Private Tuition – Safety Advice for Parents

Take safety precautions when employing private tutors.

While the vast majority of private tutors are reputable, parents and carers still need to be cautious when hiring a private tutor directly.

Here is The Tutor Pages advice for contacting independent tutors:

DBS Check

Consider hiring a tutor who has an up-to-date DBS (Disclosure & Barring Service, formerly CRB) check. The Disclosure & Barring Service perform a DBS check on anyone before they work at schools, charities or other organisations to make sure there is no known reason why they may not work with children or vulnerable adults.

Up-to-date References

Ask the tutor for details of two referees, and follow them both up with a phone call. In addition, ask the tutor for details of the parents of some current or former students, and follow them up with a phone call.


Check to see whether the tutor is properly accredited and qualified by asking to see evidence such as certificates. Verify these by contacting the relevant accreditation body or organisation.

Safe Study Space

Be clear where the tutoring will take place and who will be present. You may wish either to be present in the same room, or to leave the door open and enter the room at random. The child’s bedroom is not a suitable private tuition space.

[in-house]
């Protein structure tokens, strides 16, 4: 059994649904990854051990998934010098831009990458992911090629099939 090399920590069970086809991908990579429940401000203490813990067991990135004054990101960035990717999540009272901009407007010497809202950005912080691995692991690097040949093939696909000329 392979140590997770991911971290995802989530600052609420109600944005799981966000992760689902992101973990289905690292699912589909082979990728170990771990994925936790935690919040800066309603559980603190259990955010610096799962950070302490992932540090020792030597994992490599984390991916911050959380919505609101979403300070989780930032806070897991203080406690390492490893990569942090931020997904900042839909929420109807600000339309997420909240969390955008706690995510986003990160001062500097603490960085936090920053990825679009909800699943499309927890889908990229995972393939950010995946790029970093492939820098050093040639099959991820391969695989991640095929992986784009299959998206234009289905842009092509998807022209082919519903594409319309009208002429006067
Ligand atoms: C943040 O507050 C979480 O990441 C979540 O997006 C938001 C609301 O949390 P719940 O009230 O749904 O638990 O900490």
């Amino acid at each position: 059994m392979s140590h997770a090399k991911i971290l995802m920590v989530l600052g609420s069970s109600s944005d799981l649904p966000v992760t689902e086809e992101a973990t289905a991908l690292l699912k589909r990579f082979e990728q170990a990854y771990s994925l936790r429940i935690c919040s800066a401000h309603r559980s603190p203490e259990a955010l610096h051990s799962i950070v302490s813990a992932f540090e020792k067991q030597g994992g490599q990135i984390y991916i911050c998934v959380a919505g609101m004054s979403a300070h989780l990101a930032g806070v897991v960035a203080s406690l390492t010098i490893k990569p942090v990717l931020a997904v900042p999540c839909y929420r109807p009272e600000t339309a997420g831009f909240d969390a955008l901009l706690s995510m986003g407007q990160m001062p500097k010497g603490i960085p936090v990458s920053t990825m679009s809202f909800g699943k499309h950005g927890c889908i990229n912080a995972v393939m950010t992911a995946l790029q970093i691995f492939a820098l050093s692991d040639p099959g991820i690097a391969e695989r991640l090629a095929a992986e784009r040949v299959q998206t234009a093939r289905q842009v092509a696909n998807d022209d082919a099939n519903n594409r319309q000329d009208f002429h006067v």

Visible Communication

Make sure that all communications – whether by email, phone or otherwise – are with you and not your child. At the very least you should be copied into such communications.

A Word on Contracts

We recommend the use of a written contract between yourself and the tutor as it sets out clear boundaries and raises expectations all round.

If a tutor doesn’t use a written contract, you may wish to suggest using one in the interests of maintaining a clear and professional relationship. A sample contract is included in The Tutor Pages’ free e-book for tutors.

Careful Questioning

Ask the tutor pro-active questions, listen for inconsistencies in information you are being told and observe body language. Trust your instincts, and don’t be afraid of calling off the lessons if you or your child feels uncomfortable.

Suggested questions to ask a tutor you are considering for your child include:

  • How much experience do you have?
  • Can you provide a reading list?
  • Which study books do you recommend?
  • How do you measure students’ progress?
  • Do you provide periodic progress reports?
  • Where do you teach?
  • Do you provide online tuition?
  • Can I wait in another room at your home?
  • Can I watch the lesson?
  • How many hours per week are usually necessary?
  • Do you set homework?
  • How many hours a week should my child study/practice at home?
  • Do you offer discounts for block bookings or concessions?
  • Do you charge for travel?
  • When does tuition normally begin for school exams?
  • What are the requirements for local school entrance exams?

Further Information

For more information on keeping your child safe, please visit the NSPCC website or the Stop it Now! campaign website.

For confidential, professional support on any parenting, family or bullying issue we recommend the free helpline service provided by the UK charity Family Lives.